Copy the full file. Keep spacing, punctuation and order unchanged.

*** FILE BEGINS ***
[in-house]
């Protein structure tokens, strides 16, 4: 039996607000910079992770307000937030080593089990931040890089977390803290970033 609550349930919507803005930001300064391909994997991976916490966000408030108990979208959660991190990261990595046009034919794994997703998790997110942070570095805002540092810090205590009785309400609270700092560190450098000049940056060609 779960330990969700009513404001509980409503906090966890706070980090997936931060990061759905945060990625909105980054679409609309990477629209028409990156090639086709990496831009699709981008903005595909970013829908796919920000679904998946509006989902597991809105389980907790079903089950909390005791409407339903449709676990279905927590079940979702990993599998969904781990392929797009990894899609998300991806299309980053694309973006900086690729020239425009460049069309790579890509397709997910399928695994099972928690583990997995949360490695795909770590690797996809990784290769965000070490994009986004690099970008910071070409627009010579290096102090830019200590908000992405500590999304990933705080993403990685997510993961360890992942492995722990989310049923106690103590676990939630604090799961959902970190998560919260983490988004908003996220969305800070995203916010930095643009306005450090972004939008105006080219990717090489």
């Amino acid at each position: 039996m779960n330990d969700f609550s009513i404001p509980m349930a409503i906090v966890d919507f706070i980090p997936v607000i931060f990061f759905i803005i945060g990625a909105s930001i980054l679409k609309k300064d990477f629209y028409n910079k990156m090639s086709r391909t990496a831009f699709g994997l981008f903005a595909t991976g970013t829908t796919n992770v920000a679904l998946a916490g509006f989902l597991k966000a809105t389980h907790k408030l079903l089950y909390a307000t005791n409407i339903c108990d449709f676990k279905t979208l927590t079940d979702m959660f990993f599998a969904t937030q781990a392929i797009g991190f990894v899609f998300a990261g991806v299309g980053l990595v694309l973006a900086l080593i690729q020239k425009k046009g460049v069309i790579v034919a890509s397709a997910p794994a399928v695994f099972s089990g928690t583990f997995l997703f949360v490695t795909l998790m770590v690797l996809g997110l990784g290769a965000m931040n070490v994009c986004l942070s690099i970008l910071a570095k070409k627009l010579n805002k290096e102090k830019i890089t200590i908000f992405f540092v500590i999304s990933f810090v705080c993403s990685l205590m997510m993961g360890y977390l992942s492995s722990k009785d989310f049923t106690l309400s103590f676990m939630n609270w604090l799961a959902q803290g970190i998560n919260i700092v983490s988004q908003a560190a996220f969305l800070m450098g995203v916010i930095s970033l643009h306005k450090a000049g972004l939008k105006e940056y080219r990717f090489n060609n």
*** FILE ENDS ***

[in-house]
């Protein structure tokens, strides 16, 4: 039996607000910079992770307000937030080593089990931040890089977390803290970033 609550349930919507803005930001300064391909994997991976916490966000408030108990979208959660991190990261990595046009034919794994997703998790997110942070570095805002540092810090205590009785309400609270700092560190450098000049940056060609 779960330990969700009513404001509980409503906090966890706070980090997936931060990061759905945060990625909105980054679409609309990477629209028409990156090639086709990496831009699709981008903005595909970013829908796919920000679904998946509006989902597991809105389980907790079903089950909390005791409407339903449709676990279905927590079940979702990993599998969904781990392929797009990894899609998300991806299309980053694309973006900086690729020239425009460049069309790579890509397709997910399928695994099972928690583990997995949360490695795909770590690797996809990784290769965000070490994009986004690099970008910071070409627009010579290096102090830019200590908000992405500590999304990933705080993403990685997510993961360890992942492995722990989310049923106690103590676990939630604090799961959902970190998560919260983490988004908003996220969305800070995203916010930095643009306005450090972004939008105006080219990717090489």
């Amino acid at each position: 039996m779960n330990d969700f609550s009513i404001p509980m349930a409503i906090v966890d919507f706070i980090p997936v607000i931060f990061f759905i803005i945060g990625a909105s930001i980054l679409k609309k300064d990477f629209y028409n910079k990156m090639s086709r391909t990496a831009f699709g994997l981008f903005a595909t991976g970013t829908t796919n992770v920000a679904l998946a916490g509006f989902l597991k966000a809105t389980h907790k408030l079903l089950y909390a307000t005791n409407i339903c108990d449709f676990k279905t979208l927590t079940d979702m959660f990993f599998a969904t937030q781990a392929i797009g991190f990894v899609f998300a990261g991806v299309g980053l990595v694309l973006a900086l080593i690729q020239k425009k046009g460049v069309i790579v034919a890509s397709a997910p794994a399928v695994f099972s089990g928690t583990f997995l997703f949360v490695t795909l998790m770590v690797l996809g997110l990784g290769a965000m931040n070490v994009c986004l942070s690099i970008l910071a570095k070409k627009l010579n805002k290096e102090k830019i890089t200590i908000f992405f540092v500590i999304s990933f810090v705080c993403s990685l205590m997510m993961g360890y977390l992942s492995s722990k009785d989310f049923t106690l309400s103590f676990m939630n609270w604090l799961a959902q803290g970190i998560n919260i700092v983490s988004q908003a560190a996220f969305l800070m450098g995203v916010i930095s970033l643009h306005k450090a000049g972004l939008k105006e940056y080219r990717f090489n060609n």